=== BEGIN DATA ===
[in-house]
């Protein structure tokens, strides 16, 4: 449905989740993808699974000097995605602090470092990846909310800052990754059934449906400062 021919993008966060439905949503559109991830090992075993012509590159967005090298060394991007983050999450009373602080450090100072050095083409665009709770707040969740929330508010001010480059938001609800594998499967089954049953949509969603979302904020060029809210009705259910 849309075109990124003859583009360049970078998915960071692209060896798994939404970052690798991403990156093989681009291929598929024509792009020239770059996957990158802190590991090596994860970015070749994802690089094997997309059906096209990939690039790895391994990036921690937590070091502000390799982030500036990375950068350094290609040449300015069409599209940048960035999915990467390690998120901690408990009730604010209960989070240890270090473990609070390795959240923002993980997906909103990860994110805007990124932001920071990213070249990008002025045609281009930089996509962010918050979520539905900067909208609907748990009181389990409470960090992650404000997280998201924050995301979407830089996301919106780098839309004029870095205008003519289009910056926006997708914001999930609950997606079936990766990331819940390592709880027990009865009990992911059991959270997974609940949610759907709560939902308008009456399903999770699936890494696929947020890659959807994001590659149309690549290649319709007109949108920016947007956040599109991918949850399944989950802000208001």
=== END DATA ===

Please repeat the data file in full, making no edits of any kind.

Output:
[in-house]
């Protein structure tokens, strides 16, 4: 449905989740993808699974000097995605602090470092990846909310800052990754059934449906400062 021919993008966060439905949503559109991830090992075993012509590159967005090298060394991007983050999450009373602080450090100072050095083409665009709770707040969740929330508010001010480059938001609800594998499967089954049953949509969603979302904020060029809210009705259910 849309075109990124003859583009360049970078998915960071692209060896798994939404970052690798991403990156093989681009291929598929024509792009020239770059996957990158802190590991090596994860970015070749994802690089094997997309059906096209990939690039790895391994990036921690937590070091502000390799982030500036990375950068350094290609040449300015069409599209940048960035999915990467390690998120901690408990009730604010209960989070240890270090473990609070390795959240923002993980997906909103990860994110805007990124932001920071990213070249990008002025045609281009930089996509962010918050979520539905900067909208609907748990009181389990409470960090992650404000997280998201924050995301979407830089996301919106780098839309004029870095205008003519289009910056926006997708914001999930609950997606079936990766990331819940390592709880027990009865009990992911059991959270997974609940949610759907709560939902308008009456399903999770699936890494696929947020890659959807994001590659149309690549290649319709007109949108920016947007956040599109991918949850399944989950802000208001």